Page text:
Zbyszewski G, Moitinho de Almeida F, Veiga Ferreira O da, Torre de Assuncao C, 1958. Geologic map of Sao Miguel (Azores). Servicos Geologicos Portugal, two 1:50,000 scale maps with 22 and 37 p texts (in Portuguese).

Eruptive History

Summary of Holocene eruption dates and Volcanic Explosivity Indices (VEI).

Start Date Stop Date Eruption Certainty VEI Evidence Activity Area or Unit
1652 Oct 19 1652 Oct 26 Confirmed 2 Historical Observations Eastern part (SW of Fogo 1 cone)
0940 ± 100 years Unknown Confirmed   Radiocarbon (uncorrected) Eastern part (Mata des Feiticeiras)
0850 ± 150 years Unknown Confirmed   Radiocarbon (uncorrected) East-central part (Cruz)
0600 ± 100 years Unknown Confirmed   Radiocarbon (uncorrected) East-central part (Caldeirao)
0510 BCE ± 200 years Unknown Confirmed   Radiocarbon (uncorrected) North-central part (Furna)
0850 BCE ± 100 years Unknown Confirmed   Radiocarbon (uncorrected) North-central part (Aflitos)
4040 BCE (?) Unknown Confirmed   Radiocarbon (uncorrected)

This compilation of synonyms and subsidiary features may not be comprehensive. Features are organized into four major categories: Cones, Craters, Domes, and Thermal Features. Synonyms of features appear indented below the primary name. In some cases additional feature type, elevation, or location details are provided.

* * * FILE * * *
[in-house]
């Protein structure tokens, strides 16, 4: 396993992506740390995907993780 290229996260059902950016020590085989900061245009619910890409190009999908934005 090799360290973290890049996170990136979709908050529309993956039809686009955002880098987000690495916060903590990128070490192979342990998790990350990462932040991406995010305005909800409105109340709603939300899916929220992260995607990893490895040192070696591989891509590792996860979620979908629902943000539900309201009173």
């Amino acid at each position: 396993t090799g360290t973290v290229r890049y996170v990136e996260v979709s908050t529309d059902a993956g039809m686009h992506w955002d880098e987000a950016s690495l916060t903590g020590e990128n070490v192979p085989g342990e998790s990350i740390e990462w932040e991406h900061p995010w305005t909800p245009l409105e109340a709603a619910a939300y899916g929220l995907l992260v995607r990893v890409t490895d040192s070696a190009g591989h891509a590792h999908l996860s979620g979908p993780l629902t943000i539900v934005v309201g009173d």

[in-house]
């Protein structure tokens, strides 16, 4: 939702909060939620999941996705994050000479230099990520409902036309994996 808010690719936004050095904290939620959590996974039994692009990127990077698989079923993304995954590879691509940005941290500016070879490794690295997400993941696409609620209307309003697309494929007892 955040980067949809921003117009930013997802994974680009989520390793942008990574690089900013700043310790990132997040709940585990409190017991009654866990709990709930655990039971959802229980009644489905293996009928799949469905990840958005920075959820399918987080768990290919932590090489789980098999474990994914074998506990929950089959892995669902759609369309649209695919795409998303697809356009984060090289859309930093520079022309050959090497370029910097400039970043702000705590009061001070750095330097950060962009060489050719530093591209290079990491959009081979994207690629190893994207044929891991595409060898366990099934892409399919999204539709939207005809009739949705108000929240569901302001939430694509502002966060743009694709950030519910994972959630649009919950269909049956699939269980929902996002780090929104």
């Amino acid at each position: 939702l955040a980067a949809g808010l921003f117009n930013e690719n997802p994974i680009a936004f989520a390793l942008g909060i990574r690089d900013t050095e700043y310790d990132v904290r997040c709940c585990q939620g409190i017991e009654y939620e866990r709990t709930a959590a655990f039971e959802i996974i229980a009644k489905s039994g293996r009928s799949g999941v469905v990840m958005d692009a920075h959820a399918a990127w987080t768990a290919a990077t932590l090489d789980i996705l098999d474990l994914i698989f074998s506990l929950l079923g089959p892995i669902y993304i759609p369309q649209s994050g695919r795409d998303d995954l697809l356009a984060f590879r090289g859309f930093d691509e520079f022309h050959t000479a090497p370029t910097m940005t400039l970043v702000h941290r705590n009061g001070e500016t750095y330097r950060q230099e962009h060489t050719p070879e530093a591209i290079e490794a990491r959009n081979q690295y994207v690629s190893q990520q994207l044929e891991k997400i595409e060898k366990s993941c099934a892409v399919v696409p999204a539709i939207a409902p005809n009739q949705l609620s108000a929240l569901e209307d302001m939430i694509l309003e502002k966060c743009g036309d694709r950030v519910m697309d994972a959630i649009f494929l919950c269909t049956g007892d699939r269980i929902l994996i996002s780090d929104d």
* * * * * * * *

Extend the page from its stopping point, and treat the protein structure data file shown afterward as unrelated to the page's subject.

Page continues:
Feature Name Feature Type Elevation Latitude Longitude
Aflitos Cone
Cambado, Pico do Cone
Casteihano, Pico do Cone 260 m 37° 46' 0" N 25° 34' 0" W
Cova, Pico do Cone 305 m 37° 47' 0" N 25° 34' 0" W
Cruz, Pico do Cone 387 m 37° 47' 0" N 25° 37' 0" W
Dr. Ferreira, Pico Cone 321 m 37° 47' 0" N 57° 35' 0" W
Furna Cone
Grande, Pico Cone 376 m 37° 48' 0" N 25° 39' 0" W
Mata das Feiticeiras Cone 265 m 37° 46' 0" N 25° 34' 0" W
Muta do Leal Cone 37° 47' 0" N 25° 38' 0" W
Rosto de Cao Tuff cone
Serra Gorda Cone 485 m 37° 47' 0" N 25° 41' 0" W


Feature Name Feature Type Elevation Latitude Longitude
Caldeira Crater
Capelas Crater - Cone

Photo Gallery

A chain of fissure-fed scoria cones known as the Picos volcanic system dotting the "waist" of Sao Miguel Island between Sete Cidades and Agua de Pau volcanoes is seen here from the east below the Agua de Pau (Lagoa do Fogo) caldera. The densely populated southern coast of Sao Miguel appears in the background. At least 18 eruptions have occurred during the past 2800 years, although the only historical eruption took place in 1652 from a vent along the axis of the island.

Copyrighted photo by Marco Fulle, 2000 (Stromboli On-Line, http://stromboli.net).

Smithsonian Sample Collections Database

There are no samples for Picos Volcanic System in the Smithsonian's NMNH Department of Mineral Sciences Rock and Ore collection.